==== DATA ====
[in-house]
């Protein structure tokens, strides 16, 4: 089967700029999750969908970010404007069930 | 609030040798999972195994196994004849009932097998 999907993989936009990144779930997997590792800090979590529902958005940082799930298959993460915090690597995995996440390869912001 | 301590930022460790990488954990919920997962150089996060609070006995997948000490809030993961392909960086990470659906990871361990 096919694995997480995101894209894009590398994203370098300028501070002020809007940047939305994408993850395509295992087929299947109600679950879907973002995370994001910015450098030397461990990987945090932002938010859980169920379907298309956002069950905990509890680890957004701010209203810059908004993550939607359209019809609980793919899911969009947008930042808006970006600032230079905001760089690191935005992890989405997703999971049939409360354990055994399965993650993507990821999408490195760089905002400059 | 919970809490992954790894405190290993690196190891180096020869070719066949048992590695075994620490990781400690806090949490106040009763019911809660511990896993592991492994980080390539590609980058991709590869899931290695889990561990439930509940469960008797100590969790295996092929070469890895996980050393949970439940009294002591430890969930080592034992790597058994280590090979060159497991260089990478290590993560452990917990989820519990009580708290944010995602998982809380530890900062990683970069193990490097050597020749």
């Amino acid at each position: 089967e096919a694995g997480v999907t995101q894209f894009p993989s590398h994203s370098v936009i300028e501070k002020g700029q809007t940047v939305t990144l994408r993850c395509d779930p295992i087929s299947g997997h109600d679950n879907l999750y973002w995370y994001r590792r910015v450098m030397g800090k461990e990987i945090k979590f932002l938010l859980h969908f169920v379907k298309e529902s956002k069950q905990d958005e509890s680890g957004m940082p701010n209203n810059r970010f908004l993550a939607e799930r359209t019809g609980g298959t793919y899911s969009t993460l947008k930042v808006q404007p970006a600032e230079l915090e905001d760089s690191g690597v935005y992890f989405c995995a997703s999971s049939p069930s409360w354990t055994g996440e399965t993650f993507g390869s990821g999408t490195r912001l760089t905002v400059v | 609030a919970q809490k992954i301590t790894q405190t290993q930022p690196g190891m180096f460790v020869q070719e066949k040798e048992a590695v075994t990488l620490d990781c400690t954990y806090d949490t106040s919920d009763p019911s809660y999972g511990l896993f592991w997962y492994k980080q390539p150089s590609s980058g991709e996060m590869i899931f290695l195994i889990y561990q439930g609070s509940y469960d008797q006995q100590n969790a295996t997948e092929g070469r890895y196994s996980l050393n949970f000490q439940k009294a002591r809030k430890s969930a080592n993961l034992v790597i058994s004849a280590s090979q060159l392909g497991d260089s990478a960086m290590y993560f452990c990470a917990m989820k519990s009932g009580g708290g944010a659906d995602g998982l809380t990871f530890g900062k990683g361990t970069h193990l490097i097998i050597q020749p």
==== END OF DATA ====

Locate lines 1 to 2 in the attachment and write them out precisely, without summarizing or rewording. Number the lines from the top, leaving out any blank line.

[in-house]
């Protein structure tokens, strides 16, 4: 089967700029999750969908970010404007069930 | 609030040798999972195994196994004849009932097998 999907993989936009990144779930997997590792800090979590529902958005940082799930298959993460915090690597995995996440390869912001 | 301590930022460790990488954990919920997962150089996060609070006995997948000490809030993961392909960086990470659906990871361990 096919694995997480995101894209894009590398994203370098300028501070002020809007940047939305994408993850395509295992087929299947109600679950879907973002995370994001910015450098030397461990990987945090932002938010859980169920379907298309956002069950905990509890680890957004701010209203810059908004993550939607359209019809609980793919899911969009947008930042808006970006600032230079905001760089690191935005992890989405997703999971049939409360354990055994399965993650993507990821999408490195760089905002400059 | 919970809490992954790894405190290993690196190891180096020869070719066949048992590695075994620490990781400690806090949490106040009763019911809660511990896993592991492994980080390539590609980058991709590869899931290695889990561990439930509940469960008797100590969790295996092929070469890895996980050393949970439940009294002591430890969930080592034992790597058994280590090979060159497991260089990478290590993560452990917990989820519990009580708290944010995602998982809380530890900062990683970069193990490097050597020749």